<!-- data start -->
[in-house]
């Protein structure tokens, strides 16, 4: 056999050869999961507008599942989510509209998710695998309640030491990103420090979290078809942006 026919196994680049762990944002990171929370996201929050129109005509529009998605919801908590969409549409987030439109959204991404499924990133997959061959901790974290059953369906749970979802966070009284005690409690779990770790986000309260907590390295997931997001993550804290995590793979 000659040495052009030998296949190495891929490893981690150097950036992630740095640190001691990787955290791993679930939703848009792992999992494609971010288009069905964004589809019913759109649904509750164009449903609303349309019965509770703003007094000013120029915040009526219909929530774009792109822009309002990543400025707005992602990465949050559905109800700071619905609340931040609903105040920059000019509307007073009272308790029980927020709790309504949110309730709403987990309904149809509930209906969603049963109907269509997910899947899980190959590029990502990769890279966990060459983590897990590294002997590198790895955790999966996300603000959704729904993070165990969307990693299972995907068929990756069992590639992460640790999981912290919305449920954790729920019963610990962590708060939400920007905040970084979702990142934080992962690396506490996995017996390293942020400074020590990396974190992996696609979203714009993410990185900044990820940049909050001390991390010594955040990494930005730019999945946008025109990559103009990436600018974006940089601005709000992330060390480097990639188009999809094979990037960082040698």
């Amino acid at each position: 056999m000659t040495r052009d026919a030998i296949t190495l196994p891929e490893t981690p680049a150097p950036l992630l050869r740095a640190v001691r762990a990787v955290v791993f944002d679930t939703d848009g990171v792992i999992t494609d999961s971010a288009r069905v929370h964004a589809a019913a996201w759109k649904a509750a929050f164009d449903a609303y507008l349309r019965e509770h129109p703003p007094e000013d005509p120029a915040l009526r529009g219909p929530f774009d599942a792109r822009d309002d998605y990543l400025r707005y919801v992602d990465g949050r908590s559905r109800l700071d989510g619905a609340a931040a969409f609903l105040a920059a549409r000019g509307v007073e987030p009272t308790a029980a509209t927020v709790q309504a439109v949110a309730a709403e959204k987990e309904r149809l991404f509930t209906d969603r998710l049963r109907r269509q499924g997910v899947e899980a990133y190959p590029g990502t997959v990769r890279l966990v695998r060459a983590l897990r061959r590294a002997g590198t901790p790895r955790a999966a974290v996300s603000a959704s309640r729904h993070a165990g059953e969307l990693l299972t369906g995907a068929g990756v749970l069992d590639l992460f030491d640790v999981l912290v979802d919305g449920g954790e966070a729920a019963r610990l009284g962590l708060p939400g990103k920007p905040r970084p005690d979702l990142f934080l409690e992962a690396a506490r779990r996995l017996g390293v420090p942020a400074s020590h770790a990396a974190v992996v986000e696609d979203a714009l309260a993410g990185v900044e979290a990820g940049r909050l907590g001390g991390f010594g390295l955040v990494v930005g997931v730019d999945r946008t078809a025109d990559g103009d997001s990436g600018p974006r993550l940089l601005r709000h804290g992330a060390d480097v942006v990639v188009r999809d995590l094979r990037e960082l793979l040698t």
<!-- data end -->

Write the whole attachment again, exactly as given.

[in-house]
């Protein structure tokens, strides 16, 4: 056999050869999961507008599942989510509209998710695998309640030491990103420090979290078809942006 026919196994680049762990944002990171929370996201929050129109005509529009998605919801908590969409549409987030439109959204991404499924990133997959061959901790974290059953369906749970979802966070009284005690409690779990770790986000309260907590390295997931997001993550804290995590793979 000659040495052009030998296949190495891929490893981690150097950036992630740095640190001691990787955290791993679930939703848009792992999992494609971010288009069905964004589809019913759109649904509750164009449903609303349309019965509770703003007094000013120029915040009526219909929530774009792109822009309002990543400025707005992602990465949050559905109800700071619905609340931040609903105040920059000019509307007073009272308790029980927020709790309504949110309730709403987990309904149809509930209906969603049963109907269509997910899947899980190959590029990502990769890279966990060459983590897990590294002997590198790895955790999966996300603000959704729904993070165990969307990693299972995907068929990756069992590639992460640790999981912290919305449920954790729920019963610990962590708060939400920007905040970084979702990142934080992962690396506490996995017996390293942020400074020590990396974190992996696609979203714009993410990185900044990820940049909050001390991390010594955040990494930005730019999945946008025109990559103009990436600018974006940089601005709000992330060390480097990639188009999809094979990037960082040698």
């Amino acid at each position: 056999m000659t040495r052009d026919a030998i296949t190495l196994p891929e490893t981690p680049a150097p950036l992630l050869r740095a640190v001691r762990a990787v955290v791993f944002d679930t939703d848009g990171v792992i999992t494609d999961s971010a288009r069905v929370h964004a589809a019913a996201w759109k649904a509750a929050f164009d449903a609303y507008l349309r019965e509770h129109p703003p007094e000013d005509p120029a915040l009526r529009g219909p929530f774009d599942a792109r822009d309002d998605y990543l400025r707005y919801v992602d990465g949050r908590s559905r109800l700071d989510g619905a609340a931040a969409f609903l105040a920059a549409r000019g509307v007073e987030p009272t308790a029980a509209t927020v709790q309504a439109v949110a309730a709403e959204k987990e309904r149809l991404f509930t209906d969603r998710l049963r109907r269509q499924g997910v899947e899980a990133y190959p590029g990502t997959v990769r890279l966990v695998r060459a983590l897990r061959r590294a002997g590198t901790p790895r955790a999966a974290v996300s603000a959704s309640r729904h993070a165990g059953e969307l990693l299972t369906g995907a068929g990756v749970l069992d590639l992460f030491d640790v999981l912290v979802d919305g449920g954790e966070a729920a019963r610990l009284g962590l708060p939400g990103k920007p905040r970084p005690d979702l990142f934080l409690e992962a690396a506490r779990r996995l017996g390293v420090p942020a400074s020590h770790a990396a974190v992996v986000e696609d979203a714009l309260a993410g990185v900044e979290a990820g940049r909050l907590g001390g991390f010594g390295l955040v990494v930005g997931v730019d999945r946008t078809a025109d990559g103009d997001s990436g600018p974006r993550l940089l601005r709000h804290g992330a060390d480097v942006v990639v188009r999809d995590l094979r990037e960082l793979l040698t």